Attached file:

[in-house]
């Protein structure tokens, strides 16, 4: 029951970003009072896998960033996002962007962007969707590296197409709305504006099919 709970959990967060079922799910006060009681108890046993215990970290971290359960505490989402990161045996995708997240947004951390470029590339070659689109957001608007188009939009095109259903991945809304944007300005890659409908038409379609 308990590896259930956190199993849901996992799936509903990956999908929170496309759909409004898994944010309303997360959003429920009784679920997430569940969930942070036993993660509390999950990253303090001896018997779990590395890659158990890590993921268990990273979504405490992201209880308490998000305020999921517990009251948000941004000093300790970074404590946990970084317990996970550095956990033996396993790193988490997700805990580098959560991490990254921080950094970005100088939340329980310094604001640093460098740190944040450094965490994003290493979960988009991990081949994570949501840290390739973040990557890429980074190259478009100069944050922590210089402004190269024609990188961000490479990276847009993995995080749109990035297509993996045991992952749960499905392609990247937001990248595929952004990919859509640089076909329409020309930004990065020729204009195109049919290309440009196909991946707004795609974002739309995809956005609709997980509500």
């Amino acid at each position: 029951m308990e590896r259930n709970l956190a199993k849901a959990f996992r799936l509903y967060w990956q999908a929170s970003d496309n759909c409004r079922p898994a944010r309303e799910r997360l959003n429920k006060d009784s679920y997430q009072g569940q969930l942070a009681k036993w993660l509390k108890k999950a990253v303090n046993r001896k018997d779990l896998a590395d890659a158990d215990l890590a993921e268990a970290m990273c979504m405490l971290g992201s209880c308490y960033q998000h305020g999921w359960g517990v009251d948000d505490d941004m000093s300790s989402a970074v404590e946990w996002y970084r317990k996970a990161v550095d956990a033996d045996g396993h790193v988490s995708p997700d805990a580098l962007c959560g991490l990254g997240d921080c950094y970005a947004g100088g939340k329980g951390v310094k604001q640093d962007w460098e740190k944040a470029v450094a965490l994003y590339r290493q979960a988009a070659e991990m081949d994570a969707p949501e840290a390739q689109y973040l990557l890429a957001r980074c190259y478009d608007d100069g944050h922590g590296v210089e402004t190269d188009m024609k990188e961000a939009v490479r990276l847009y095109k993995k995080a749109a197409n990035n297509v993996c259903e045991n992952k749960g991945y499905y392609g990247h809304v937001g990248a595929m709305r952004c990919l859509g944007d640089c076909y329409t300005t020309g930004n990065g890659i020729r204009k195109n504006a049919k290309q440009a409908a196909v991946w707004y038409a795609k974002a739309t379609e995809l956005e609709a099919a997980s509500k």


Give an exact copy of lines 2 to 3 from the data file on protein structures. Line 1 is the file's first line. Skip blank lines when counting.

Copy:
């Protein structure tokens, strides 16, 4: 029951970003009072896998960033996002962007962007969707590296197409709305504006099919 709970959990967060079922799910006060009681108890046993215990970290971290359960505490989402990161045996995708997240947004951390470029590339070659689109957001608007188009939009095109259903991945809304944007300005890659409908038409379609 308990590896259930956190199993849901996992799936509903990956999908929170496309759909409004898994944010309303997360959003429920009784679920997430569940969930942070036993993660509390999950990253303090001896018997779990590395890659158990890590993921268990990273979504405490992201209880308490998000305020999921517990009251948000941004000093300790970074404590946990970084317990996970550095956990033996396993790193988490997700805990580098959560991490990254921080950094970005100088939340329980310094604001640093460098740190944040450094965490994003290493979960988009991990081949994570949501840290390739973040990557890429980074190259478009100069944050922590210089402004190269024609990188961000490479990276847009993995995080749109990035297509993996045991992952749960499905392609990247937001990248595929952004990919859509640089076909329409020309930004990065020729204009195109049919290309440009196909991946707004795609974002739309995809956005609709997980509500």
């Amino acid at each position: 029951m308990e590896r259930n709970l956190a199993k849901a959990f996992r799936l509903y967060w990956q999908a929170s970003d496309n759909c409004r079922p898994a944010r309303e799910r997360l959003n429920k006060d009784s679920y997430q009072g569940q969930l942070a009681k036993w993660l509390k108890k999950a990253v303090n046993r001896k018997d779990l896998a590395d890659a158990d215990l890590a993921e268990a970290m990273c979504m405490l971290g992201s209880c308490y960033q998000h305020g999921w359960g517990v009251d948000d505490d941004m000093s300790s989402a970074v404590e946990w996002y970084r317990k996970a990161v550095d956990a033996d045996g396993h790193v988490s995708p997700d805990a580098l962007c959560g991490l990254g997240d921080c950094y970005a947004g100088g939340k329980g951390v310094k604001q640093d962007w460098e740190k944040a470029v450094a965490l994003y590339r290493q979960a988009a070659e991990m081949d994570a969707p949501e840290a390739q689109y973040l990557l890429a957001r980074c190259y478009d608007d100069g944050h922590g590296v210089e402004t190269d188009m024609k990188e961000a939009v490479r990276l847009y095109k993995k995080a749109a197409n990035n297509v993996c259903e045991n992952k749960g991945y499905y392609g990247h809304v937001g990248a595929m709305r952004c990919l859509g944007d640089c076909y329409t300005t020309g930004n990065g890659i020729r204009k195109n504006a049919k290309q440009a409908a196909v991946w707004y038409a795609k974002a739309t379609e995809l956005e609709a099919a997980s509500k």